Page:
Hello to all and all are Welcome, Intro: Hi, my name is Kory Kiker and a couple of weeks ago Ms. Debbie contacted me about conducting an online class for those interested in learning the art of intarsia. I was very excited about the chance to share a few things I have learned in the last three years of doing intarsia art. Before intarsia I did a lot of wood carving so I hope this helps give each project more depth and definition. I will tell you now that most of the things I’ve lear...
I have been making Ebony plugs for the nightstands. There are 96 plugs in this project (48 per nightstand) so I needed to make a production run out of it. I decided to do a little “how I did it” for those who might need this in the future. The plugs will be set into their square holes with the edges flush to the surface. The tops are pillowed ~1/64” making them sit proud. Each plug must be polished to give it a beautiful sheen. I started with 6 1/4” X 3/...
So this is my first try at a blog, and I figured I’d start with something that is simple and probably had already been done a number of times before. Regardless, I will probably learn more about blog making than you will about pallets. Pallet HarvestingFirst you have to find a pallet that is worth harvesting, craigslist is a good place to look, but I have had much more luck by finding a company in an industrial complex that receives a fair amount of freight. Target places that have h...
Updated 3/1/15 as links were changed when Popular Woodworking bought out American WoodWorker…. One of the parts of woodworking that many would like to do better is finishing, and that includes me. On my quest to obtain the background I have bought books, talked with professionals in the field, and searched high and low on the internet to find the answers to my questions. Some of the questions arose as I was completing a project but others were generated by what I had read. As I have got...
Pillowed Ebony Plugs for Greene and Greene Projects Except for Darrel Peart’s book, it’s tough to find a source for “how to” on G n G projects. I don’t know how the Hall’s did it, But I thought I’d show my technique for making the pillowed ebony plugs common in Greene and Greene style furniture. I stole most of this stuff from fellow Lumberjocks, – I steal so much stuff that I can’t keep it all straight…just trying to pull it all together for this project and share it back – hopefully it w...
My 1st Attempt at Greene and Greene Style Furniture #1: The Beginning - With help from Darrell Peart
I’ve been an admirer of Greene and Greene style of furniture for a long time. I love the soft edges and exposed joinery and I think Greene and Greene were masters at proportions which is where I feel I am the weakest when it comes to design. I’ve been wanting to take my woodworking up a notch and try something a little more challenging than the stuff I’ve been doing and improve my design skills so I’d been looking for an appropriate project. When I read Darrell Peart’s articles in Woodworking...
In this blog I’ll show to you the process of making Greene and Greene ceiling lamp. 1. To cut workpieces 2.Joint with biscuits 3. Glue workpieces4.Makiing patterns 5. Routing workpieces with patterns 6. Making mortises for the hinges 7.Routing bases components 8.Gluing base 9.This is device for the routing joints of the covers component 10. Assembly 11. Staine and finish 12. Assembly lamp with stain glass and fixtures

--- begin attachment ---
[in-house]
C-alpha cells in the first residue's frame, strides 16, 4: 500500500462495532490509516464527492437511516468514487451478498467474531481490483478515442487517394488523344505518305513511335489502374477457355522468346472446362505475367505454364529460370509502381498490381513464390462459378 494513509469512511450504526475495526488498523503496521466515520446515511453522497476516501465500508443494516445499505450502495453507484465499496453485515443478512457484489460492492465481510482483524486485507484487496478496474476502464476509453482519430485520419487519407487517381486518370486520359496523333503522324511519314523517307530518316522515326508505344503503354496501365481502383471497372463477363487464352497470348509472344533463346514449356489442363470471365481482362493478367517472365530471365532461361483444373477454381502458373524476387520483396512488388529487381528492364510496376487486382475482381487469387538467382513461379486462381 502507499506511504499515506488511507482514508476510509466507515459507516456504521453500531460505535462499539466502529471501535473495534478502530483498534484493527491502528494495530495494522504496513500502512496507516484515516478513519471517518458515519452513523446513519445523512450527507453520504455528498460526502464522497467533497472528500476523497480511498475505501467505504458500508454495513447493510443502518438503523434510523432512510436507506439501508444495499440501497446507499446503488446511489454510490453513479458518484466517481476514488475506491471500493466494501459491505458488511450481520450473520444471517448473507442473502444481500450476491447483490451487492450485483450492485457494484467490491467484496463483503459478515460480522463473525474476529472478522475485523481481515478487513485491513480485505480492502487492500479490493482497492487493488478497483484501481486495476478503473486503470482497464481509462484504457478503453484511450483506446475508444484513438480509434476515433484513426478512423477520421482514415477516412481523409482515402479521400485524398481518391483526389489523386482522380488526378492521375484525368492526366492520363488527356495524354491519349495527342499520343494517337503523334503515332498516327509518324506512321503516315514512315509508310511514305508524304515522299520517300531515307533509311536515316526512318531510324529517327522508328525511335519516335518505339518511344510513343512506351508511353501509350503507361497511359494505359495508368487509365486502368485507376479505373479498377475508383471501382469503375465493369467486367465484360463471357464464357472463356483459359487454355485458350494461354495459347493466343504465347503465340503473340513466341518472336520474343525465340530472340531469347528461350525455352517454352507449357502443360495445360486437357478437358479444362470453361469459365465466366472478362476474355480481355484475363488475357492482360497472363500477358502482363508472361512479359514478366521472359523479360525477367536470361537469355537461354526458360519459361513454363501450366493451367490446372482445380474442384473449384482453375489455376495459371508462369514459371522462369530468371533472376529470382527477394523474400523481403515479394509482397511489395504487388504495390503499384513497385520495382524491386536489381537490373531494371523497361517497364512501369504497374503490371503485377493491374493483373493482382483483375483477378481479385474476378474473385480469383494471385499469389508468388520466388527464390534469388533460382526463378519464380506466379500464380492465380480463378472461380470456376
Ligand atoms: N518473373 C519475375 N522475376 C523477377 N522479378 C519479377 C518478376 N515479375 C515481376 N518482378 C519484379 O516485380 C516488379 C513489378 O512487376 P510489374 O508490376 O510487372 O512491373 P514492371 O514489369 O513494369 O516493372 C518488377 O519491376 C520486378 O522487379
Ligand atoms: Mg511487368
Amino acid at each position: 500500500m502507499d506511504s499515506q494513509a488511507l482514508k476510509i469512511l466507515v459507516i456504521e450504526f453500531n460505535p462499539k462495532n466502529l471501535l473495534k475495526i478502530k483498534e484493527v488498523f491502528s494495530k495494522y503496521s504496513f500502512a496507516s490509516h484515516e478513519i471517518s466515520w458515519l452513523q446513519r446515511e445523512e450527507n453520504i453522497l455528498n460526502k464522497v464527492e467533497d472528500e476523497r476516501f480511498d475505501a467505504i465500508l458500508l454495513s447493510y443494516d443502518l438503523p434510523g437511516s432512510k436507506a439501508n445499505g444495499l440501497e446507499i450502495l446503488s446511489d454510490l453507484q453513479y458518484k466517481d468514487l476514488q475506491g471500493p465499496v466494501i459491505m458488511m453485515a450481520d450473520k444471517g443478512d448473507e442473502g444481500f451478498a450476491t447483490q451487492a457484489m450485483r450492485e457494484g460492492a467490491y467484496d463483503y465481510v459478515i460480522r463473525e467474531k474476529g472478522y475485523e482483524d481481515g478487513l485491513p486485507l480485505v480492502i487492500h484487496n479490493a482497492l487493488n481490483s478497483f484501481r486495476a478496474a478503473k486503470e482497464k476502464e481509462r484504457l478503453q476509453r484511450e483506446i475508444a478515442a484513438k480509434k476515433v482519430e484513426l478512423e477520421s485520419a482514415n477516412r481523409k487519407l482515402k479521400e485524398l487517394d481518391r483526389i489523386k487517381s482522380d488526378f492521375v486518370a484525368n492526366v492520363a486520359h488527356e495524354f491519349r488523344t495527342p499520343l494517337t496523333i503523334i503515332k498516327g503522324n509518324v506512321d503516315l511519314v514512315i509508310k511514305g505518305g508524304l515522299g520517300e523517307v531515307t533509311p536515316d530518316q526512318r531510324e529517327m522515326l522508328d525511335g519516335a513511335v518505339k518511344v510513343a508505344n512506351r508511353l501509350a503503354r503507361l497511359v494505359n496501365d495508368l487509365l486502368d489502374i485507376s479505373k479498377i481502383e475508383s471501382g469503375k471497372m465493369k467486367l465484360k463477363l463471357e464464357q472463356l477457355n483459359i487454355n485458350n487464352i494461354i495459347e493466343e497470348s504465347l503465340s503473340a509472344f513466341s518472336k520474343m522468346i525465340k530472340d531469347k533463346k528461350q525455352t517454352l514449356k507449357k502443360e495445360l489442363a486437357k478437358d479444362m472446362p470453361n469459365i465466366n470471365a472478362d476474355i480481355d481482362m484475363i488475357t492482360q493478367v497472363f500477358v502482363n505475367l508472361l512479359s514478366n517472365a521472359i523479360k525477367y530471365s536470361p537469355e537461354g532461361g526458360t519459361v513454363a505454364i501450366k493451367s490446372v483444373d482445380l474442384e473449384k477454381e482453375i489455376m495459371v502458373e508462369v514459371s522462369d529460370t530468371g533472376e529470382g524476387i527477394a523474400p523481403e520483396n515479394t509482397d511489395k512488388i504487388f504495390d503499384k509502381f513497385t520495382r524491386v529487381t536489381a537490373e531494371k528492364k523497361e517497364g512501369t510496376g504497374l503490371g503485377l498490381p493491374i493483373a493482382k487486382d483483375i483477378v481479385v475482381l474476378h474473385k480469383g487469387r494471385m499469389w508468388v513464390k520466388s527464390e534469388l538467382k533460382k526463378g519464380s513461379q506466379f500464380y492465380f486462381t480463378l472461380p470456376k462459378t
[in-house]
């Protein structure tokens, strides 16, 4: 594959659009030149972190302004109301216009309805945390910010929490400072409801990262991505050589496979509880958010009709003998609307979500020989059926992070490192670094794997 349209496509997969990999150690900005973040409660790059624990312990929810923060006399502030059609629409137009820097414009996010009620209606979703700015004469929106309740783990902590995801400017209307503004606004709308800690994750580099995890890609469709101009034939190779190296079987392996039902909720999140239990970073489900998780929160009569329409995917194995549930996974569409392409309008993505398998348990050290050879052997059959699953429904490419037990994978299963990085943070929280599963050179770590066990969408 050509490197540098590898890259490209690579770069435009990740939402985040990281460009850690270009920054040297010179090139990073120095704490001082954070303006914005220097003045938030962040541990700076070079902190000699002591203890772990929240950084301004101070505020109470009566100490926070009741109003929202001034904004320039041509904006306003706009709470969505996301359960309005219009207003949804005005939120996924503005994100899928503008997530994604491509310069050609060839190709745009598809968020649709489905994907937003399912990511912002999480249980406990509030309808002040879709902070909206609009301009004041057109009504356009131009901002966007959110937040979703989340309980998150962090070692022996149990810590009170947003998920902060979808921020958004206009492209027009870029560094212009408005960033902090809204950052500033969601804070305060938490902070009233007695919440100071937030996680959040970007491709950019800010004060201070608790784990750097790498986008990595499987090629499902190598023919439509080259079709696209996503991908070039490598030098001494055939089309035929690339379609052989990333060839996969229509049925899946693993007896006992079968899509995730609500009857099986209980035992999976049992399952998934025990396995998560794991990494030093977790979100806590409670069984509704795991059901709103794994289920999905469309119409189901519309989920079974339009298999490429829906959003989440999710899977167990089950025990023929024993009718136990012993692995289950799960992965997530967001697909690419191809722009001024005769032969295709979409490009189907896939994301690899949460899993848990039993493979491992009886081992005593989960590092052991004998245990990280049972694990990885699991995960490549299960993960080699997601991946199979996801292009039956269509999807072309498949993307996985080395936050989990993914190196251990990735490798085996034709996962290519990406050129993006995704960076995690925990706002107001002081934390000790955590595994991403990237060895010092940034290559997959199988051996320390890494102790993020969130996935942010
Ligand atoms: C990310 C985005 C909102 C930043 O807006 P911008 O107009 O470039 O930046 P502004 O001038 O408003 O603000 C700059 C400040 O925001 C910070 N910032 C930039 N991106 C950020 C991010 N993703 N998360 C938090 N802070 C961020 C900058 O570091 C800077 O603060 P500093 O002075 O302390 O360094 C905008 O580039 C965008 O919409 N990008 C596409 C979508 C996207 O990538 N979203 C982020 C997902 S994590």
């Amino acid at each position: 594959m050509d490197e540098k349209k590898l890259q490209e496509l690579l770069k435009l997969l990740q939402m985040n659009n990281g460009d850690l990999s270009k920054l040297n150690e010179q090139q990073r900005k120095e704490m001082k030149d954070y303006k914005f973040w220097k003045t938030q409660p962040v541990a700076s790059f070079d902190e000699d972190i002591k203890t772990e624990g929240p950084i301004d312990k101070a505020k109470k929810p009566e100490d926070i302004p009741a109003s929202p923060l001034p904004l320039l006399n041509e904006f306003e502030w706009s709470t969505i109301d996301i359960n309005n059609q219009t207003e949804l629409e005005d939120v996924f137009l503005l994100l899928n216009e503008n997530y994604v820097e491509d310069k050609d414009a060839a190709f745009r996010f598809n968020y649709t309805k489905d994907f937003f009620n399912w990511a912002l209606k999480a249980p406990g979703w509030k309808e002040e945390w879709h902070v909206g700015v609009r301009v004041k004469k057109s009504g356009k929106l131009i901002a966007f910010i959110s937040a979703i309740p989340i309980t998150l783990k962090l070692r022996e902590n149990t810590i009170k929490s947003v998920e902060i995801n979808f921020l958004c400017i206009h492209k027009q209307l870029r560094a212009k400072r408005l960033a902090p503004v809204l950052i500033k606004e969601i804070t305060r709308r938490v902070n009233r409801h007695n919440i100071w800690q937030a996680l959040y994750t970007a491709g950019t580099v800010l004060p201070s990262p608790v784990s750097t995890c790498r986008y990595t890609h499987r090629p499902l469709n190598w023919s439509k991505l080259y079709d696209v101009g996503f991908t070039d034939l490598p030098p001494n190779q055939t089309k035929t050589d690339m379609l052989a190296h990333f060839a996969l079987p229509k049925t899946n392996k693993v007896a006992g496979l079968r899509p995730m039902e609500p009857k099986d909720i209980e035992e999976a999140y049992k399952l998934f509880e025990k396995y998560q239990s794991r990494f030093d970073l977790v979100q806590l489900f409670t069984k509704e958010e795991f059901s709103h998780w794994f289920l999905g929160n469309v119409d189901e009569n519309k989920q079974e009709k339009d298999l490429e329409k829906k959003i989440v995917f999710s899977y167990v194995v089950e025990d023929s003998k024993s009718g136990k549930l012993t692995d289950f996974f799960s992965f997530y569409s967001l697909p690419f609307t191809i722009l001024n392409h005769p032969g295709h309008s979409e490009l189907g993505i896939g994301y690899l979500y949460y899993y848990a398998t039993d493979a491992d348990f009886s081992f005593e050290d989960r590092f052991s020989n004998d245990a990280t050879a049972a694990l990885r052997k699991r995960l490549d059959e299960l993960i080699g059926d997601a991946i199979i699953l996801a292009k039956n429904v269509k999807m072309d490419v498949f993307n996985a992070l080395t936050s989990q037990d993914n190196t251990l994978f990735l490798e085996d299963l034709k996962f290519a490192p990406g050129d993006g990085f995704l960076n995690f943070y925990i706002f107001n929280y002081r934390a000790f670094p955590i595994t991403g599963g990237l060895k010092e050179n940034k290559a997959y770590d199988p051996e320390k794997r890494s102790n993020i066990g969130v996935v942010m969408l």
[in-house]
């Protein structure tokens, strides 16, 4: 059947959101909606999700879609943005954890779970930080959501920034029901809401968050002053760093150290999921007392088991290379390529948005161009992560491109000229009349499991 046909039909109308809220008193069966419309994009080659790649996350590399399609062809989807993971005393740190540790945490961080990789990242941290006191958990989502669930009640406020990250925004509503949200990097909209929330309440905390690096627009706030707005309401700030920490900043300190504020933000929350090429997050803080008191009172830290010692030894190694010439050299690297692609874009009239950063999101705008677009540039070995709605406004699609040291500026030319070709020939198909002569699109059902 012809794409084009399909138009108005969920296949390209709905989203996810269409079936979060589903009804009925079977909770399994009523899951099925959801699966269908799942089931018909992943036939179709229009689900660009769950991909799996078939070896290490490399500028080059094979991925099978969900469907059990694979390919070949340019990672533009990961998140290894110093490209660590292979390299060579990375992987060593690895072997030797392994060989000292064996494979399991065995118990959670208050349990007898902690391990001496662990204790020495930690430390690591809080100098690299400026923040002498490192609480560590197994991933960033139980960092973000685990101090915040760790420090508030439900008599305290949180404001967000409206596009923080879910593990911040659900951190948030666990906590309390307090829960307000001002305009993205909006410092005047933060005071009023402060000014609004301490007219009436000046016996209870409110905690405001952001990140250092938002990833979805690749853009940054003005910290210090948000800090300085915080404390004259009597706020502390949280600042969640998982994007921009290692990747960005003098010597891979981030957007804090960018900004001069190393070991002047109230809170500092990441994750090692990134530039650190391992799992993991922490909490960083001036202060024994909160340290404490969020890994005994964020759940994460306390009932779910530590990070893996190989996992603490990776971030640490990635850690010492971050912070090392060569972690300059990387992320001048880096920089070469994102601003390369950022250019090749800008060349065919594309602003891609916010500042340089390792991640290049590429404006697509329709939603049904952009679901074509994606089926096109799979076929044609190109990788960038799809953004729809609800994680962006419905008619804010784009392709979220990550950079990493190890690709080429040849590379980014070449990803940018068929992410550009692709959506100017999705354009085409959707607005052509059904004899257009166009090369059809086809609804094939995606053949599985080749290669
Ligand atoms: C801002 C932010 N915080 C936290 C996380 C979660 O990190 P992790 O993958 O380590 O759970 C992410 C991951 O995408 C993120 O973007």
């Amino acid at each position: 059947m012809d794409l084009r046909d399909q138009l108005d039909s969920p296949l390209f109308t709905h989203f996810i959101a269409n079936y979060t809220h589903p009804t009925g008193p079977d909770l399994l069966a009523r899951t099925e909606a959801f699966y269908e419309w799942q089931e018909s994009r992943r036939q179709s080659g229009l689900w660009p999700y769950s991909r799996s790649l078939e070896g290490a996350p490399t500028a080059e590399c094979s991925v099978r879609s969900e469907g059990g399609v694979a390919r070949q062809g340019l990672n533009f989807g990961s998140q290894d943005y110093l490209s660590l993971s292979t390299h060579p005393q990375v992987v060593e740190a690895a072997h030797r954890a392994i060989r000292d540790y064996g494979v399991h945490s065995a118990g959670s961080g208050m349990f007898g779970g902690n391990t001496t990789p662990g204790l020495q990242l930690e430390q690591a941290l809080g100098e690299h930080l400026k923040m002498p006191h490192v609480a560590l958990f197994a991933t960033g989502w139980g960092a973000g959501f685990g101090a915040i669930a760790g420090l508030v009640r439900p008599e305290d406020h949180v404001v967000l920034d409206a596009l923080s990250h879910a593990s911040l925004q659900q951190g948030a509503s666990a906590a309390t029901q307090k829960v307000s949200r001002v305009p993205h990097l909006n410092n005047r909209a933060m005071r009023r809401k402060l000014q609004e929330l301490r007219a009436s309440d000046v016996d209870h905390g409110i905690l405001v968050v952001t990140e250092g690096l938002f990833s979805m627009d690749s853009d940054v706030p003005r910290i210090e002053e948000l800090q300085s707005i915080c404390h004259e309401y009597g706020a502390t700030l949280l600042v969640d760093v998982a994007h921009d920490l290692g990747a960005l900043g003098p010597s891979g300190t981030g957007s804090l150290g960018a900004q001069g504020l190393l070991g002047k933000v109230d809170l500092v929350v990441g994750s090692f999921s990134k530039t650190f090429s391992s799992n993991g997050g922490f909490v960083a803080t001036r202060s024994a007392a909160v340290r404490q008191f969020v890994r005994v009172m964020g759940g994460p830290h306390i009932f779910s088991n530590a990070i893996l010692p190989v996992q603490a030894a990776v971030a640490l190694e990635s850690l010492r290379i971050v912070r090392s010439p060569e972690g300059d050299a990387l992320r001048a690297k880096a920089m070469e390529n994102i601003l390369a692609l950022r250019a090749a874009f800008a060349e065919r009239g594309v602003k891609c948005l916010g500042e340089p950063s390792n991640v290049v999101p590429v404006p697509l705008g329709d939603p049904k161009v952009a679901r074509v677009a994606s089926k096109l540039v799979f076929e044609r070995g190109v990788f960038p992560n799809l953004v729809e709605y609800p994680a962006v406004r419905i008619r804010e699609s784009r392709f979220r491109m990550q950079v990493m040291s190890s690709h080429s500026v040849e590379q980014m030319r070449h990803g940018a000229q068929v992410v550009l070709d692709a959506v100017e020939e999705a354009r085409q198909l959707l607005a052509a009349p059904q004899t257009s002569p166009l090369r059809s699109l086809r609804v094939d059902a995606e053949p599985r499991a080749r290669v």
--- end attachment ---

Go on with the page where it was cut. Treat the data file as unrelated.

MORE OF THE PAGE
Intro: Hello to all and welcome to the first installment of Intarsia Basics. Before we can start cutting we need to select the wood we want to use and get our pattern ready. Wood Choices: I prefer to start with stock that is one inch thick because that gives you a lot of depth that you can work with. It will require a little more sanding on some areas but it will help to give your piece a 3D look. It is your choice if you prefer to stain your wood to achieve the colors or use exot...
Well I think I am finally done with the design of this piece. I made a change last night which is actually a regression to an earlier model. I like this change. I have reversed the rails and stiles on the door construction making the stiles be the horizontal member. I read an entry on this site the other day regarding this technique. Sorry I can’t remember who to credit it to. Anyway, Here are two jpeg exports to compare. I think the new arrangement gives the table a low and wide...
I couldn’t think of a better way to celebrate the completion of a project like this than my favorite 16 year old single malt… Except for maybe my favorite Anejo: Things I learned:- Green and Greene were some amazing designers. I already knew this but I have a much better understanding now.- So is Darrell Peart.- The Hall brothers deserve far more recognition than they get. If you don’t know who the Hall brothers are then read Darrells book.- Measure 3 times, cut once. Twic...
- My Journey As A Creative Designer - Woodworking and Beyond - 1806 parts
- Extremely Average - 324 parts
- Toy costruction - 126 parts
- A journey into the workshop. - 111 parts
- Workshop Development - 107 parts
- Just for Fun... - 98 parts
- Woodworking on a Half-Shoestring - 89 parts
- Daily Update - 87 parts
- Life as an Amateur Woodworker - 81 parts
- "Hobbit Holes in MyWorld" --by RusticWoodArt - 77 parts
- Sheila Landry (scrollgirl) - 1831 entries
- dbhost - 438 entries
- frank - 417 entries
- degoose - 397 entries
- Ecocandle - 325 entries
- mafe - 318 entries
- MsDebbieP - 314 entries
- Karson - 305 entries
- Martin Sojka - 296 entries
- William - 258 entries
- shipwright - 254 entries
- robscastle - 245 entries
- Dave Rutan - 245 entries
- Betsy - 228 entries
- stefang - 221 entries
- A Slice of Wood Workshop - 213 entries
- Stevinmarin - 212 entries
- Todd A. Clippinger - 207 entries
- Gary Fixler - 204 entries
- bandit571 - 201 entries